In commercial construction, the cost per square foot for renovating an existing structure is actually more expensive than the cost of new construction. Repairing the existing structure would cost more than $40 million and displace students for 3-4 years - and it‘s likely that the maintenance costs would continue to increase and issues, like ceiling leaks due to adjoining roof structures, would continue to pose problems. A new high school can be built on the southwest part of the current property while students still use the old school.
What’s the difference between a bond issue and a tax levy?
A bond issue raises money that, by law, can be used only for capital expenditures such as building construction and/or renovations. A district sells bonds to investors, uses that money for capital projects, and then pays it back to investors over a specific time, usually 20 years. A debt service levy, separate from the operating tax levy, generates the funds necessary to make annual principal and interest payments on the outstanding debt. An operating tax levy increases the amount a district can collect from property taxes, and the adjusted operating levy generates money to pay a district’s operating costs, like salaries and benefits, textbooks, utilities, etc.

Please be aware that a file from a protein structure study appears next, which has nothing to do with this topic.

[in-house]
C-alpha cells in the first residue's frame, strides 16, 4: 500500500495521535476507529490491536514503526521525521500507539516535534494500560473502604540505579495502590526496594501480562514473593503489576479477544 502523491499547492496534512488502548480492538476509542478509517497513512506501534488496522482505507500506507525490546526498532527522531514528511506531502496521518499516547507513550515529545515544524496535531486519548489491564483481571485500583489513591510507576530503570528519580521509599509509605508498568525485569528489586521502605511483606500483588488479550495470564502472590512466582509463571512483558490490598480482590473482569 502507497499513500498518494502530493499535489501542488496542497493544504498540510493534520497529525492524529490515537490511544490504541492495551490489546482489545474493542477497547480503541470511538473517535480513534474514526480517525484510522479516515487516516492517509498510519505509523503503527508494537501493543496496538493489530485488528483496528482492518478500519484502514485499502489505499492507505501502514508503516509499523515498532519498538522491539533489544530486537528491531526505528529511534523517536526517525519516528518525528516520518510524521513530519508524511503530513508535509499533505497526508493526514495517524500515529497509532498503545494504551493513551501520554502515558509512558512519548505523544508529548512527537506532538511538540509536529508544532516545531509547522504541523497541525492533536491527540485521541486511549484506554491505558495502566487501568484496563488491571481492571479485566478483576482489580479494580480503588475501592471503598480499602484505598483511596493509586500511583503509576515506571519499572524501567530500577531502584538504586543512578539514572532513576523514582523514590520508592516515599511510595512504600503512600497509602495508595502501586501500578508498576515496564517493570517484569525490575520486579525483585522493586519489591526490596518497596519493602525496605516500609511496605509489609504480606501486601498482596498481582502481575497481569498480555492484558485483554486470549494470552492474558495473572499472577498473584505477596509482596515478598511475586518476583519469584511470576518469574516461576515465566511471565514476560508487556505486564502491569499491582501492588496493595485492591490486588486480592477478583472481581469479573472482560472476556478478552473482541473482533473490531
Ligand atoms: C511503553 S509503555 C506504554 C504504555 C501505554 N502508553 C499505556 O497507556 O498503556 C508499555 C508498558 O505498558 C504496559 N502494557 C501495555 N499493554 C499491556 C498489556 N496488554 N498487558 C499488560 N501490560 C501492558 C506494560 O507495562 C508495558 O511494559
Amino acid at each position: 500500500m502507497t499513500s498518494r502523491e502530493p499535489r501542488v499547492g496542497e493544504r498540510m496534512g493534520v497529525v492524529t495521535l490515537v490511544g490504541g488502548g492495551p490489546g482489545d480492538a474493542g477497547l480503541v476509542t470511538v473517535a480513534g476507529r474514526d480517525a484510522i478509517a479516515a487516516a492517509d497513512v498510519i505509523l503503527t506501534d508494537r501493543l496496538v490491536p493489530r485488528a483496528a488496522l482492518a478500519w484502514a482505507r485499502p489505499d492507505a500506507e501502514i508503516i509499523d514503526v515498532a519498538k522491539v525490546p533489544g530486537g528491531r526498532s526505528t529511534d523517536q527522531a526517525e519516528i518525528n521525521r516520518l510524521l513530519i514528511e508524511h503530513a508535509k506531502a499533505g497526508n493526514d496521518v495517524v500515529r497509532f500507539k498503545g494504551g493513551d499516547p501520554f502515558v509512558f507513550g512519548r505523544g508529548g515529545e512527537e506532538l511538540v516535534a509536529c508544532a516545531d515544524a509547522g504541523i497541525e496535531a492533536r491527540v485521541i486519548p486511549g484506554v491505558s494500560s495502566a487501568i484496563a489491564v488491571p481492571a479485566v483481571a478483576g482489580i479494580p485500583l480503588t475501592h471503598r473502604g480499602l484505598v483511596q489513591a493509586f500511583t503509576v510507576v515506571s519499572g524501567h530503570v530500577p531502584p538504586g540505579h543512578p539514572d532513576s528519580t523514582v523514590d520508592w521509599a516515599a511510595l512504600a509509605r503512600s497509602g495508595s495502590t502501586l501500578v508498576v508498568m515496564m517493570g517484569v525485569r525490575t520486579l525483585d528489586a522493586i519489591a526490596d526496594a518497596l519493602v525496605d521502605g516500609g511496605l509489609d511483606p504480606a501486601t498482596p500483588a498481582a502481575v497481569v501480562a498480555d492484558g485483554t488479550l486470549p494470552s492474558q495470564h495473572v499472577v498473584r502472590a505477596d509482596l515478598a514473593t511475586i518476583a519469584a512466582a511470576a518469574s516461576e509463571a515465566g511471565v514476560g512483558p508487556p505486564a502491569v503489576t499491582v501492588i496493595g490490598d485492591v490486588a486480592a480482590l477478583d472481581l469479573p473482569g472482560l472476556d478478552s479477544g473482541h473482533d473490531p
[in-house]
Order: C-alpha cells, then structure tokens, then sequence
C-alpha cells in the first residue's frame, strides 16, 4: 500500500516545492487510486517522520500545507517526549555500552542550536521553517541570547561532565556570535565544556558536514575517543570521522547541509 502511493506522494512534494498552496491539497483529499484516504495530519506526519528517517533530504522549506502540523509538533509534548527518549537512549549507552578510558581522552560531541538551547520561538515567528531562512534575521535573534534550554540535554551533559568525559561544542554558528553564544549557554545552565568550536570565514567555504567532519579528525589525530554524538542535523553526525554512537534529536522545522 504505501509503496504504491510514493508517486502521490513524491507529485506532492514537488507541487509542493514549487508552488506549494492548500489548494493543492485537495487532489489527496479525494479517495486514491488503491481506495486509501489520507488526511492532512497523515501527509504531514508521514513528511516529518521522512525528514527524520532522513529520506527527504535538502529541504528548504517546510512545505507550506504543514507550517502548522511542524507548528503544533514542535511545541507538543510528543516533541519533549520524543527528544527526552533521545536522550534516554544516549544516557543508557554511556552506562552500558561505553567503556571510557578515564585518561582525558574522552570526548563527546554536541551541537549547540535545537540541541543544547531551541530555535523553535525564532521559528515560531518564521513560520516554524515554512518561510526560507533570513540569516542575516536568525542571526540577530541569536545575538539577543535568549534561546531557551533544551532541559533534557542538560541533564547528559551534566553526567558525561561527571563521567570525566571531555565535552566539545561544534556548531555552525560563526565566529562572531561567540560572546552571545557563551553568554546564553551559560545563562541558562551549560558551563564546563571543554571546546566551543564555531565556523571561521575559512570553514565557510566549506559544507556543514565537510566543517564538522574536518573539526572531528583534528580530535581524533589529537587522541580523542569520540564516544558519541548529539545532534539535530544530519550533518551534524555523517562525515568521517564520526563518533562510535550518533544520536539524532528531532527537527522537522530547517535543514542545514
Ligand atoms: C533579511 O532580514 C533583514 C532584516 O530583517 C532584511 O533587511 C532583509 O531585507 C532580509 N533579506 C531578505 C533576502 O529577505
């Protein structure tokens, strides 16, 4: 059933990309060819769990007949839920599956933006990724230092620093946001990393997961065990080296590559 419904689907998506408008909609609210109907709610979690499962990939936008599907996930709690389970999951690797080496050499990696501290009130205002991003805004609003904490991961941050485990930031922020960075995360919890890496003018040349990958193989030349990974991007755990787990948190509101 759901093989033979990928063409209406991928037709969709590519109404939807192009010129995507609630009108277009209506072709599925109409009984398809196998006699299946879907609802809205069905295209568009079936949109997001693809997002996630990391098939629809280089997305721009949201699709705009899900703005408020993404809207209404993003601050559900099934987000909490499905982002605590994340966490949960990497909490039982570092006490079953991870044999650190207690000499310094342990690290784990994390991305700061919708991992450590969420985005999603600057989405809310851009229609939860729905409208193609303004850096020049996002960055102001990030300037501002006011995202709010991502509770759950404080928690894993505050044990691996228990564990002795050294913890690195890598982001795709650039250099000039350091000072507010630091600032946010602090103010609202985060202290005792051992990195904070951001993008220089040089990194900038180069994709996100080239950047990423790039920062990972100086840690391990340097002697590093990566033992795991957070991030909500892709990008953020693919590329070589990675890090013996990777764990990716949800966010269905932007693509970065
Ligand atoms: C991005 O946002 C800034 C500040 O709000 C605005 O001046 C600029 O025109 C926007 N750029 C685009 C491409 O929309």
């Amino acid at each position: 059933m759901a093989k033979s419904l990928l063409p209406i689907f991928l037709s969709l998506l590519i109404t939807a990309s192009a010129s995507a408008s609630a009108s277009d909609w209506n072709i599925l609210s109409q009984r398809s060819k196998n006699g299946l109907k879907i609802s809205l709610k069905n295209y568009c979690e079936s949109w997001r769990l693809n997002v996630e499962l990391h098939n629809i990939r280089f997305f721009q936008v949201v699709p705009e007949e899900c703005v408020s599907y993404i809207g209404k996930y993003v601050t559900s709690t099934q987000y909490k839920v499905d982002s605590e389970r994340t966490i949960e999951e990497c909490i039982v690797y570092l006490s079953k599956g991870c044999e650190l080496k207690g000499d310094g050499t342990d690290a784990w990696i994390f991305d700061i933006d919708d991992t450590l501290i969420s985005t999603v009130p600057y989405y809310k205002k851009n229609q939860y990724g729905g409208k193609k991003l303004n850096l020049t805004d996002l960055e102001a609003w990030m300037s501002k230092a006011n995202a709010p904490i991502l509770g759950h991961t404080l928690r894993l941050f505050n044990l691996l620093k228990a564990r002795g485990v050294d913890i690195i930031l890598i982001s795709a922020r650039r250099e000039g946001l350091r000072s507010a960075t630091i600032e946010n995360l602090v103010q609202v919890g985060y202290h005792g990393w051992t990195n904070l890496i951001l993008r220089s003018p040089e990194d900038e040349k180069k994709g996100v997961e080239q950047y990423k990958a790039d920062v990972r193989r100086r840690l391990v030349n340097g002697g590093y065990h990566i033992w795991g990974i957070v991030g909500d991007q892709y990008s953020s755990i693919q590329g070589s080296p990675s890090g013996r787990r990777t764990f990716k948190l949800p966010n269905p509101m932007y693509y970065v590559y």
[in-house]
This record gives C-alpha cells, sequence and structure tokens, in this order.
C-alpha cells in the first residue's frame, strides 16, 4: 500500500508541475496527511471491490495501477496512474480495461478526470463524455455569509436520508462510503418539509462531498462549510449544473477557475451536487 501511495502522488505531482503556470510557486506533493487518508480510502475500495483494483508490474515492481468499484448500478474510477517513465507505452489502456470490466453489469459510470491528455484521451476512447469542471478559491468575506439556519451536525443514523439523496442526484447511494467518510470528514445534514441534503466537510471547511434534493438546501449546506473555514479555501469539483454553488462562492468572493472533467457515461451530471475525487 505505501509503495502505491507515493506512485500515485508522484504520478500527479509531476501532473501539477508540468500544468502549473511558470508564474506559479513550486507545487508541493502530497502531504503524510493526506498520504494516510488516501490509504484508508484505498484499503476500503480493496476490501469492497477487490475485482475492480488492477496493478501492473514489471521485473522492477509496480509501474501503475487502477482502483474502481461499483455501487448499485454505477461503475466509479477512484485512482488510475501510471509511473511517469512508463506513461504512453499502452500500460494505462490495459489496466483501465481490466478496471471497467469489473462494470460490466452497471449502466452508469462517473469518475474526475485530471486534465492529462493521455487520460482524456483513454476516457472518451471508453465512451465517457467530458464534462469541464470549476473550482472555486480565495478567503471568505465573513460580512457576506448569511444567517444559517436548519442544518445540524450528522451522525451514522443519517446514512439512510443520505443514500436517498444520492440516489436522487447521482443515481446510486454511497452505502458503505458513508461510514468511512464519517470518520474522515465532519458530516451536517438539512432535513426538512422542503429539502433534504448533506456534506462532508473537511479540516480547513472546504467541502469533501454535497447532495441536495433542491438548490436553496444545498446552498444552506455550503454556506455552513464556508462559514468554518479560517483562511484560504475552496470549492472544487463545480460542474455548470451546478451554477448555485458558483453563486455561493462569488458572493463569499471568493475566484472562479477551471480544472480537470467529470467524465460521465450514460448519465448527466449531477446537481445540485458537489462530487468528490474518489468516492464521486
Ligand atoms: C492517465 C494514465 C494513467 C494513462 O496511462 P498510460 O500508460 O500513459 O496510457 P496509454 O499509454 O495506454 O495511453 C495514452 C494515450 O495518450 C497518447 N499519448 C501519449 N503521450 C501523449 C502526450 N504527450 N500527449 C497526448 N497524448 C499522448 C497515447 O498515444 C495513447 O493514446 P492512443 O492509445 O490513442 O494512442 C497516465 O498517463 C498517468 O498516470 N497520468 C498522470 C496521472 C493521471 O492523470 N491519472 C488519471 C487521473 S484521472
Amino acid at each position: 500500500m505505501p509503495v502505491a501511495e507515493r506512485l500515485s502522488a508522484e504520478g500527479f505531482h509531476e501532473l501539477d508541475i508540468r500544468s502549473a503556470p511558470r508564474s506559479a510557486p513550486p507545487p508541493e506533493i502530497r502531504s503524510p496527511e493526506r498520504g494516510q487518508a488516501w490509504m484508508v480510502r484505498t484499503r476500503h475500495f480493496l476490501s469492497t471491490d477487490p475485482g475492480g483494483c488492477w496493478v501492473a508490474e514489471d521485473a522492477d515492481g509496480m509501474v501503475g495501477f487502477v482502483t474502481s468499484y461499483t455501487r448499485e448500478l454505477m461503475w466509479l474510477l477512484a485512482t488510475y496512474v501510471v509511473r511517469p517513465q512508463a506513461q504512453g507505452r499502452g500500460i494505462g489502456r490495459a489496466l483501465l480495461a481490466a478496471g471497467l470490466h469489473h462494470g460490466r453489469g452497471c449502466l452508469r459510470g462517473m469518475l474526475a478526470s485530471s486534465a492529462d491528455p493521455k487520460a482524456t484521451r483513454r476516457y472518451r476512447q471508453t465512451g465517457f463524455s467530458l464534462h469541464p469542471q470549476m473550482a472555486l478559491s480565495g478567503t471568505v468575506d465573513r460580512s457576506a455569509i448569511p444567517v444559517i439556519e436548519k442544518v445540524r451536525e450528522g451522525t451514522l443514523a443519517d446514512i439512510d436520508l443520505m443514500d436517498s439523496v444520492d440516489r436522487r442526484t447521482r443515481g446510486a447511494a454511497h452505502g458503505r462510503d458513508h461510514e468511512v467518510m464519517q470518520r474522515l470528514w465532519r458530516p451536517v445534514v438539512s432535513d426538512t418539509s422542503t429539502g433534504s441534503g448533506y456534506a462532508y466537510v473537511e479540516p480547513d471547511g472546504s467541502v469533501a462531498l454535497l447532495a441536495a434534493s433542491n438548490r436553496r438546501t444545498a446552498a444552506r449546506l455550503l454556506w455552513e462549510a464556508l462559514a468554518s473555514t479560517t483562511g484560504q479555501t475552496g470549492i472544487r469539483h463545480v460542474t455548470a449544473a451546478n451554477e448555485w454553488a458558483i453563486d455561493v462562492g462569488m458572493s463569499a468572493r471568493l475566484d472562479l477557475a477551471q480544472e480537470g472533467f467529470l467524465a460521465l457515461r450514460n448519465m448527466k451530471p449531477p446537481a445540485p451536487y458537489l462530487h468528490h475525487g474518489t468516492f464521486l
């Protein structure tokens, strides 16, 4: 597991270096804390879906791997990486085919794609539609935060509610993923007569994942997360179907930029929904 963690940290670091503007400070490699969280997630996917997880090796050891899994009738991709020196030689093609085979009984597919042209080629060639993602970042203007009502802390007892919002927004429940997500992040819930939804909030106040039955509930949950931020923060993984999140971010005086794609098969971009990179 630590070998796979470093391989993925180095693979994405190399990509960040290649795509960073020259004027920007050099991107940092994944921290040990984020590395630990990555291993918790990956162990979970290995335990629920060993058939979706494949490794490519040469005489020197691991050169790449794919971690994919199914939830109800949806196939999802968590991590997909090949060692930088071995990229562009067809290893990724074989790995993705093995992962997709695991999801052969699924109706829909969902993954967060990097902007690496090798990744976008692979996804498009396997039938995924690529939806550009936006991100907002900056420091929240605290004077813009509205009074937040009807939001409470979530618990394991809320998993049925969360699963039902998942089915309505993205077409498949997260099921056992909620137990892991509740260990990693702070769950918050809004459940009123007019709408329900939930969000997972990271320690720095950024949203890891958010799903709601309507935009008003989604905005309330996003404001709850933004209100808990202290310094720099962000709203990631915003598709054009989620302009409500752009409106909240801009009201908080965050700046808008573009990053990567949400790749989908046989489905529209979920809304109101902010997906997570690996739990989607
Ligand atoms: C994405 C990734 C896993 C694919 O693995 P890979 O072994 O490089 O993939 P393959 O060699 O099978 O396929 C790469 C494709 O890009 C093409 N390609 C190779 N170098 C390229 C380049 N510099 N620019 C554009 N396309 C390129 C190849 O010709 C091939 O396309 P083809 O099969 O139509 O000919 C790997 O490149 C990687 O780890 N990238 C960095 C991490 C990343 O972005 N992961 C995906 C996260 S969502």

How does a bond issue work?
Bond issues allow school districts to pay for costly repairs and renovation over time instead of having to pay for them all at once. They also allow districts to devote most of their day-to-day operating budgets to classroom instruction instead of major repair work. When voters approve a bond issue, Francis Howell obtains bids and sells bonds to the purchaser who offers the lowest interest rate. The District uses the funds to complete capital projects and pays back the debt over time. This process is similar to a home loan. When you purchase a home, you borrow money at a specific interest rate. You make payments on that loan, which include principal and interest, over time. A certain amount of your regular income is budgeted to make those payments.
How does the District pay the debt from a bond issue without increasing taxes?
The District has a debt service levy of 67 cents, which generates funds for the repayment of the District’s outstanding debt (bonds). The District’s ability to issue additional debt is affected by repayment of old bonds (which decreases existing payment requirements) and growth in the District’s assessed valuation (which increases revenue). The District’s bond underwriting firm determined that the existing debt levy can provide sufficient resources to service the District’s current (old) and planned (new) debt. Accordingly, there are no plans to increase the debt service levy when new bonds are issued.
How much debt does Francis Howell have?
Francis Howell has been fiscally conservative and currently only has debt equal to four percent of its assessed value. The state allows school districts to borrow up to 15 percent of their assessed value. Standard and Poor’s recently affirmed its 'AA+' long-term rating and 'AA' underlying rating on the District's outstanding bonds.